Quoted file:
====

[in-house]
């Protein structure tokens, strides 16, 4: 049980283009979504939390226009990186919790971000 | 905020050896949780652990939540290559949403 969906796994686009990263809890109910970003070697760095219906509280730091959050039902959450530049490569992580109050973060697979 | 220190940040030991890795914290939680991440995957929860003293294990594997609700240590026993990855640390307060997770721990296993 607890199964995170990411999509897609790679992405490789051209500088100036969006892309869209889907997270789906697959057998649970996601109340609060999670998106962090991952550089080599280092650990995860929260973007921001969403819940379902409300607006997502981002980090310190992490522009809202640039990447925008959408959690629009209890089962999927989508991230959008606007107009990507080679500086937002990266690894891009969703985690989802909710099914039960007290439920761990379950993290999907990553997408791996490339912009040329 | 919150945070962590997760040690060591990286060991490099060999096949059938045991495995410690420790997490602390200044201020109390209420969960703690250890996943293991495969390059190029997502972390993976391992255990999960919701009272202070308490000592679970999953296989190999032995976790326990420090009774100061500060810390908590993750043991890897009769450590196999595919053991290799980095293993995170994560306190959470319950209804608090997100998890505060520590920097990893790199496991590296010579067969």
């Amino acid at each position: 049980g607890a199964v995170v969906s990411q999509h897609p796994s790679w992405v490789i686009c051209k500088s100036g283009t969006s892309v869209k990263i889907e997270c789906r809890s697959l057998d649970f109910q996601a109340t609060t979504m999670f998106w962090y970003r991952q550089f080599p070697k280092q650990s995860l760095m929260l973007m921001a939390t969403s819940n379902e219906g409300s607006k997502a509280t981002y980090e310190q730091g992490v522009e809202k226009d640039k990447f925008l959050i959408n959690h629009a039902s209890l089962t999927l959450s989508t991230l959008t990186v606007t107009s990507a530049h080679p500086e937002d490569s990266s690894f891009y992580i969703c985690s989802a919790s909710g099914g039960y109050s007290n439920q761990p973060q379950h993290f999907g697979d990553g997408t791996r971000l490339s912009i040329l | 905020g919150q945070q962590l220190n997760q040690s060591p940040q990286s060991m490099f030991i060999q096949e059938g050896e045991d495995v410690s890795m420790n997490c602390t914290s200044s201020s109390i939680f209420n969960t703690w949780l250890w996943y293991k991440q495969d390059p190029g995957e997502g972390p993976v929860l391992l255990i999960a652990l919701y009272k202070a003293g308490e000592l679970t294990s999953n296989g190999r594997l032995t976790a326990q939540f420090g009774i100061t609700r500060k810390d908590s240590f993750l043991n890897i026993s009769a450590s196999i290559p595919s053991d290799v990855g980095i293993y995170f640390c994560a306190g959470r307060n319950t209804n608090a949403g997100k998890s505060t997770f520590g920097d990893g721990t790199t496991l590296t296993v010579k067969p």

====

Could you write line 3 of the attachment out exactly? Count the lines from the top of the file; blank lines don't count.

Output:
């Amino acid at each position: 049980g607890a199964v995170v969906s990411q999509h897609p796994s790679w992405v490789i686009c051209k500088s100036g283009t969006s892309v869209k990263i889907e997270c789906r809890s697959l057998d649970f109910q996601a109340t609060t979504m999670f998106w962090y970003r991952q550089f080599p070697k280092q650990s995860l760095m929260l973007m921001a939390t969403s819940n379902e219906g409300s607006k997502a509280t981002y980090e310190q730091g992490v522009e809202k226009d640039k990447f925008l959050i959408n959690h629009a039902s209890l089962t999927l959450s989508t991230l959008t990186v606007t107009s990507a530049h080679p500086e937002d490569s990266s690894f891009y992580i969703c985690s989802a919790s909710g099914g039960y109050s007290n439920q761990p973060q379950h993290f999907g697979d990553g997408t791996r971000l490339s912009i040329l | 905020g919150q945070q962590l220190n997760q040690s060591p940040q990286s060991m490099f030991i060999q096949e059938g050896e045991d495995v410690s890795m420790n997490c602390t914290s200044s201020s109390i939680f209420n969960t703690w949780l250890w996943y293991k991440q495969d390059p190029g995957e997502g972390p993976v929860l391992l255990i999960a652990l919701y009272k202070a003293g308490e000592l679970t294990s999953n296989g190999r594997l032995t976790a326990q939540f420090g009774i100061t609700r500060k810390d908590s240590f993750l043991n890897i026993s009769a450590s196999i290559p595919s053991d290799v990855g980095i293993y995170f640390c994560a306190g959470r307060n319950t209804n608090a949403g997100k998890s505060t997770f520590g920097d990893g721990t790199t496991l590296t296993v010579k067969p």